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Sen. Warren Silenced for “Impugning” Sessions

February 7, 2017


Tonight on the Senate floor, Senator Elizabeth Warren was silenced while reading a letter of Coretta Scott King written in 1986 regarding Jeff Sessions, Trump’s nominee for Attorney General. Senate Majority Leader Mitch McConnell stopped Warren stating that she was violating a senate rule and that she had “impugned the conduct and motives of” Sessions, who is still a senator from Alabama.

Warren was speaking against Sessions’s record on civil rights and voting rights, which had resulted in his rejection as a nominee for a federal judgeship in 1986. The letter by Mrs. King had been submitted at that time in opposition to his appointment.

Warren had read the following passage from the letter when she was stopped: “Mr. Sessions has used the awesome powers of his office in a shabby attempt to intimidate and frighten elderly black voters. For this reprehensible conduct, he should not be rewarded with a federal judgeship.”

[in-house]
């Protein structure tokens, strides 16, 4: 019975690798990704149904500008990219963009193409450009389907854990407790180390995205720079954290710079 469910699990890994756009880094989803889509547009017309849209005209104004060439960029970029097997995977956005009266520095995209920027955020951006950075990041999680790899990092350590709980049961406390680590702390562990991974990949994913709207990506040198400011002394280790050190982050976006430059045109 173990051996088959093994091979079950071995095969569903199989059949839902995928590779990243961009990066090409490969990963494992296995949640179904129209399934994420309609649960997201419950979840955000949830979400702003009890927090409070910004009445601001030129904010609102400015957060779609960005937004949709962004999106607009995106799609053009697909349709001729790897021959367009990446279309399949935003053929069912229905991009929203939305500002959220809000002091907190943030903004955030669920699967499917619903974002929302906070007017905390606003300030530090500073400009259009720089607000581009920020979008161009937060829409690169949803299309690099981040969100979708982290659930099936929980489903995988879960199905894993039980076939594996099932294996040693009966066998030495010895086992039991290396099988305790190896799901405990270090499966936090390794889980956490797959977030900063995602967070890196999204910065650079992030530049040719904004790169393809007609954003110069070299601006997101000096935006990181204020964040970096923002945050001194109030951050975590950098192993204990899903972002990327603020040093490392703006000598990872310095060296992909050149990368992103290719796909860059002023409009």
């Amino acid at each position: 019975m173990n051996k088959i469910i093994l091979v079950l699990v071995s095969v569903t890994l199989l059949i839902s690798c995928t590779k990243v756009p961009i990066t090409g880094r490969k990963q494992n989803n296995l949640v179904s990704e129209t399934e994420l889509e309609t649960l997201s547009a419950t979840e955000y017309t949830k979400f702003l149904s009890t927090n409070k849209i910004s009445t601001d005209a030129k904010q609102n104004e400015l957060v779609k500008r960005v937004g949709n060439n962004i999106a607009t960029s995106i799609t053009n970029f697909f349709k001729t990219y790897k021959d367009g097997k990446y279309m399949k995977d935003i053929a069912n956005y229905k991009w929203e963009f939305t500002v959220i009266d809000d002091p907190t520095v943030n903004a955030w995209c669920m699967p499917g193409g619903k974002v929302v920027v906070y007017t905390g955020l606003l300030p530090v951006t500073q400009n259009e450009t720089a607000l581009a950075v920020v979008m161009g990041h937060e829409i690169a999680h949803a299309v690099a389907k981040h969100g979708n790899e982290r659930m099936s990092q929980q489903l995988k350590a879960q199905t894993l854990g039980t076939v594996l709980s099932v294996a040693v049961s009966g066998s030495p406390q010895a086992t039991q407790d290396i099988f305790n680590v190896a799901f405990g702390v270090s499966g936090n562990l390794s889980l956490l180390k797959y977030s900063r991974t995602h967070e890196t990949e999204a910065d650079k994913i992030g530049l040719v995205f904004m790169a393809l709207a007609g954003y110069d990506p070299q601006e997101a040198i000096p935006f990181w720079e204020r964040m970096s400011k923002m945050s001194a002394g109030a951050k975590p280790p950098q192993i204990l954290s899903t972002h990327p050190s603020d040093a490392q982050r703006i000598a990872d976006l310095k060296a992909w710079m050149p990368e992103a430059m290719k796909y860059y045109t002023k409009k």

Warren later stated that she had been “red-carded” and by senate rules would not be allowed to speak further on the Sessions nomination at all.

The full text of the letter from Mrs. King is here.

If McConnell wanted to ratchet up the rancor over this nomination, he could hardly have chosen a more explosive way to do it than by trying to censor a letter written by Dr. Martin Luther King, Jr.’s widow.  It appears that as far as McConnell and the Republican congressional leadership is concerned, the historical record regarding Sessions is off limits.




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